Advice Sections

Week 1

Here’s important advice for a successful cut:

A standard caloric deficit is 500 calories to lose about 1 pound per week. This means you would subtract 500 calories from your maintenance calories. Keep in mind, the activity level you select may add a lot of calories to your BMR which is why I always like to underestimate rather than overestimate my activity level. Here is a quick outline of the activity levels to make sure your do not overestimate yours:

  • Sedentary – (5000 steps per day) you sit most of the day. You minimize the amount of walking you take to get to your destinations. You may go on a short walk (<15min) from time to time.
  • Lightly Active – (5000-7500 steps per day) – You do small workouts most days. You may go on walk more often than not. 
  • Moderately Active – (7500-10,000 steps per day) – You workout hard most days but you do not intentionally do any extra cardio. You do not have a physically demanding job.
  • Heavily Active – (10,000-12,500 steps per day) – You actively do some cardio or have a physically demanding job most days in addition to going hard at the gym to workout most days.
  • Athlete – (+12,500 steps per day) You have a very physically demanding job or you actively do a LOT of extra cardio most days. You also go to the gym and workout hard most days. Most of your day is spent moving.

Once you have your maintenance calories, subtract a caloric deficit with this in mind:

When you choose to cut more aggressively, anywhere between a 750-1500 calories surplus on top of your maintenance, you run a risk of losing muscle over time (a risk which increases as you increase the deficit), but you will lose the maximum amount of fat in a given period of time. I would recommend only cutting weight for 4-16 weeks, running a maintenance block (maintenance calories and lower training volumes for 4 weeks) to assess your physique composition and let your body return to normal physiological levels before deciding what to do next (bulk or cut).

When you choose to do slower cut, anywhere between a 250-500 calorie deficit subtracted from your maintenance, you run a risk of not being in a caloric deficit the smaller the deficit and not changing your weight at all (so make sure your maintenance calories and your eating is accurate!), but you will minimize the amount of muscle you lose. This approach is better for more advanced lifters, and those who are concerned about losing muscle. I would recommend 8-20 weeks, before running a maintenance block.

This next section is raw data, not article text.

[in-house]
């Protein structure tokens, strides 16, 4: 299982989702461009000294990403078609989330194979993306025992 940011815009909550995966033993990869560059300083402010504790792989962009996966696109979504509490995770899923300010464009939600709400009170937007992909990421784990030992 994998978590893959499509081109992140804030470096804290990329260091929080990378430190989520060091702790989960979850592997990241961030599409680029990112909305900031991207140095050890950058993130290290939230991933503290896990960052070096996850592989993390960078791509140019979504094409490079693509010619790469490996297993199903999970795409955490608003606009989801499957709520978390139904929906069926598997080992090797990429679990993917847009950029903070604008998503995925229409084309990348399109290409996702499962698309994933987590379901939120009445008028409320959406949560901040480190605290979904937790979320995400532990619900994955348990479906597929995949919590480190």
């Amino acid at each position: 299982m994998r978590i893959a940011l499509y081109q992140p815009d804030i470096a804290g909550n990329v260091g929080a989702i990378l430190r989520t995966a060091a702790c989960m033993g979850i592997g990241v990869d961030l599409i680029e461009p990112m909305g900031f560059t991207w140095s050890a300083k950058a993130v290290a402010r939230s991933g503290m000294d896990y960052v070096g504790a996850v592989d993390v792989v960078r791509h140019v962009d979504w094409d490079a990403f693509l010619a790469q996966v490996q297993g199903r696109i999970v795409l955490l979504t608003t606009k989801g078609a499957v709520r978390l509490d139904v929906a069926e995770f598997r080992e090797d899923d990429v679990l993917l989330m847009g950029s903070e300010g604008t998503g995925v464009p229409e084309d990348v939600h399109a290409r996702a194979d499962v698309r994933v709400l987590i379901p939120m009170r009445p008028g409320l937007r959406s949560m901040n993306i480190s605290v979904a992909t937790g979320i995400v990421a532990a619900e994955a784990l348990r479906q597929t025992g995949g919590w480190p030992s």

Once you have the amount of calories you need to eat, download the appropriate calorie amount from the site.

If you need more guidance to talk through your particular situation, reach out to schedule a time for a 1-on-1 coaching session.

Week 2

You might be feeling hungry, but stay hungry my friend!

This is the part where you begin to feel:

  • More Hungry
  • More Flat
  • A Drop in Performance
    • These are good indications that you are actually in a caloric deficit!

Week 3

This is a great week to make any small adjustments to your approach.

You should see some progress in your weight by now:

  • Some people hold onto water which may make the weight scale misleading
  • Some people look worse when they are flat and still have not lost a lot of fat, this is okay!
  • REMEMBER, you are losing the most fat when you are flat!
    • However, if you are flat, your performance drops. And when your performance is low for a long time, a more advanced lifter may begin to lose muscle.
      • Being New and/or Good Genetics is the Cheat Code to Fitness.

Week 4+

Time to decide on some questions:

Option 1: Continue Your Cut

Option 2: Maintain

If you need more guidance to talk through your particular situation, reach out to schedule a time for a 1-on-1 coaching session.